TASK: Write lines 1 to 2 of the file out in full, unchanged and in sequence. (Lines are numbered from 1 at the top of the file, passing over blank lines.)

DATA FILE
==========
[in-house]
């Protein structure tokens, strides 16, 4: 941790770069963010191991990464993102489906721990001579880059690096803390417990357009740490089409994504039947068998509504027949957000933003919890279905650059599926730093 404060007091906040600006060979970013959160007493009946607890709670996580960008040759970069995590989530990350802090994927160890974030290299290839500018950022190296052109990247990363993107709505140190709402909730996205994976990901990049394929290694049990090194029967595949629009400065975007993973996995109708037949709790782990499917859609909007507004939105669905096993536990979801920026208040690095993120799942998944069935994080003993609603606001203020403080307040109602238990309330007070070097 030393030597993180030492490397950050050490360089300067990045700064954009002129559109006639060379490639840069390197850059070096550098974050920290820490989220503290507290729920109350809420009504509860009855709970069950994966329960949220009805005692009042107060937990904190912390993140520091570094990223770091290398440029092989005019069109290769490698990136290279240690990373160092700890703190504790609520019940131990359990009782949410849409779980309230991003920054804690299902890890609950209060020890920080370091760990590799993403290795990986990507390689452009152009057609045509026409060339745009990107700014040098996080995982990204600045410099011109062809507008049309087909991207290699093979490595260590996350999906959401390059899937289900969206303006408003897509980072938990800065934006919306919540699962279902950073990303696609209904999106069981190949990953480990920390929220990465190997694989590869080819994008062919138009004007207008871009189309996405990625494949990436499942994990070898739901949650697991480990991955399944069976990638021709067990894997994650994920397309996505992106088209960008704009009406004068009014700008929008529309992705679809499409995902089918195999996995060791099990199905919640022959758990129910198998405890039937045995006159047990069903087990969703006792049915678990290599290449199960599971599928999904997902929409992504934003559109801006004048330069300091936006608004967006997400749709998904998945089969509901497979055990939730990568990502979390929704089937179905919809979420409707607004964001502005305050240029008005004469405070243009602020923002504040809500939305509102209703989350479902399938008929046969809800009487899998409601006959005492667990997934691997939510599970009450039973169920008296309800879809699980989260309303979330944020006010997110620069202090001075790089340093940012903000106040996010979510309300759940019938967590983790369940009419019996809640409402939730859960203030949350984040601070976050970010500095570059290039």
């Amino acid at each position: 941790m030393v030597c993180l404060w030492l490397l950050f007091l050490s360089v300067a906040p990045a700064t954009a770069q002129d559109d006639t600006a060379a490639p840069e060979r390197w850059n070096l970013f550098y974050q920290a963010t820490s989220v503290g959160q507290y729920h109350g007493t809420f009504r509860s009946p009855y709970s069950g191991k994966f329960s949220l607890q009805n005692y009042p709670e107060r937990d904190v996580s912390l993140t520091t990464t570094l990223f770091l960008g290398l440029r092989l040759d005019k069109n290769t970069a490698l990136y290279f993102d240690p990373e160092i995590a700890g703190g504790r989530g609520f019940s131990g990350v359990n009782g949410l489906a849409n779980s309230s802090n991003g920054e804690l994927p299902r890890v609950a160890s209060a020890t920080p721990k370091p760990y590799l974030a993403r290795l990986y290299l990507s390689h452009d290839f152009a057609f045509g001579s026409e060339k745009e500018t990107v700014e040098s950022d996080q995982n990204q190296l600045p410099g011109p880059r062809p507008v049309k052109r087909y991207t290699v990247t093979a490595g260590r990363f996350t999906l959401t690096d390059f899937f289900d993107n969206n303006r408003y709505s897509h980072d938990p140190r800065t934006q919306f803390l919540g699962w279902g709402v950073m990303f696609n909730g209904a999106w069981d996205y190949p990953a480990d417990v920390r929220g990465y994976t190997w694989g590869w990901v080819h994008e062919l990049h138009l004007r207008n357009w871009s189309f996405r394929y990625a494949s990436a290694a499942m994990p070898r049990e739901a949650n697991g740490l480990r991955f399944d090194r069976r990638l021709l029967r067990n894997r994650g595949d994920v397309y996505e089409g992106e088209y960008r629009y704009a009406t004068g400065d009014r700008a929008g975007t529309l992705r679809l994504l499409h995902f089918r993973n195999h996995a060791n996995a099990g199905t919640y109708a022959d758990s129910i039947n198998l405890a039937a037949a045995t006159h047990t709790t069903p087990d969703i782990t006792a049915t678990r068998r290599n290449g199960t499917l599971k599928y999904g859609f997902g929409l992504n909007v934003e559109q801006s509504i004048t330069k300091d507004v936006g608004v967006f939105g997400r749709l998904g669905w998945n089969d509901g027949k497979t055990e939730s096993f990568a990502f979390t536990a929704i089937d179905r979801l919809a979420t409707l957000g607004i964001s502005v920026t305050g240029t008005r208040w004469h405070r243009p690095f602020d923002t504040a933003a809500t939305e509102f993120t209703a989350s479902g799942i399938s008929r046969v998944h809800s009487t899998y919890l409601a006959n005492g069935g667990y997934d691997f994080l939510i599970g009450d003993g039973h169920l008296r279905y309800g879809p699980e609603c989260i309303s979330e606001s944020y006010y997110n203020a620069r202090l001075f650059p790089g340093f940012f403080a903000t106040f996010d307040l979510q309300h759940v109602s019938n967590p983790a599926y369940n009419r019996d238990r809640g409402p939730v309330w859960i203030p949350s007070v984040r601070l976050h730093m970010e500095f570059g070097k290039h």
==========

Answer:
[in-house]
């Protein structure tokens, strides 16, 4: 941790770069963010191991990464993102489906721990001579880059690096803390417990357009740490089409994504039947068998509504027949957000933003919890279905650059599926730093 404060007091906040600006060979970013959160007493009946607890709670996580960008040759970069995590989530990350802090994927160890974030290299290839500018950022190296052109990247990363993107709505140190709402909730996205994976990901990049394929290694049990090194029967595949629009400065975007993973996995109708037949709790782990499917859609909007507004939105669905096993536990979801920026208040690095993120799942998944069935994080003993609603606001203020403080307040109602238990309330007070070097 030393030597993180030492490397950050050490360089300067990045700064954009002129559109006639060379490639840069390197850059070096550098974050920290820490989220503290507290729920109350809420009504509860009855709970069950994966329960949220009805005692009042107060937990904190912390993140520091570094990223770091290398440029092989005019069109290769490698990136290279240690990373160092700890703190504790609520019940131990359990009782949410849409779980309230991003920054804690299902890890609950209060020890920080370091760990590799993403290795990986990507390689452009152009057609045509026409060339745009990107700014040098996080995982990204600045410099011109062809507008049309087909991207290699093979490595260590996350999906959401390059899937289900969206303006408003897509980072938990800065934006919306919540699962279902950073990303696609209904999106069981190949990953480990920390929220990465190997694989590869080819994008062919138009004007207008871009189309996405990625494949990436499942994990070898739901949650697991480990991955399944069976990638021709067990894997994650994920397309996505992106088209960008704009009406004068009014700008929008529309992705679809499409995902089918195999996995060791099990199905919640022959758990129910198998405890039937045995006159047990069903087990969703006792049915678990290599290449199960599971599928999904997902929409992504934003559109801006004048330069300091936006608004967006997400749709998904998945089969509901497979055990939730990568990502979390929704089937179905919809979420409707607004964001502005305050240029008005004469405070243009602020923002504040809500939305509102209703989350479902399938008929046969809800009487899998409601006959005492667990997934691997939510599970009450039973169920008296309800879809699980989260309303979330944020006010997110620069202090001075790089340093940012903000106040996010979510309300759940019938967590983790369940009419019996809640409402939730859960203030949350984040601070976050970010500095570059290039």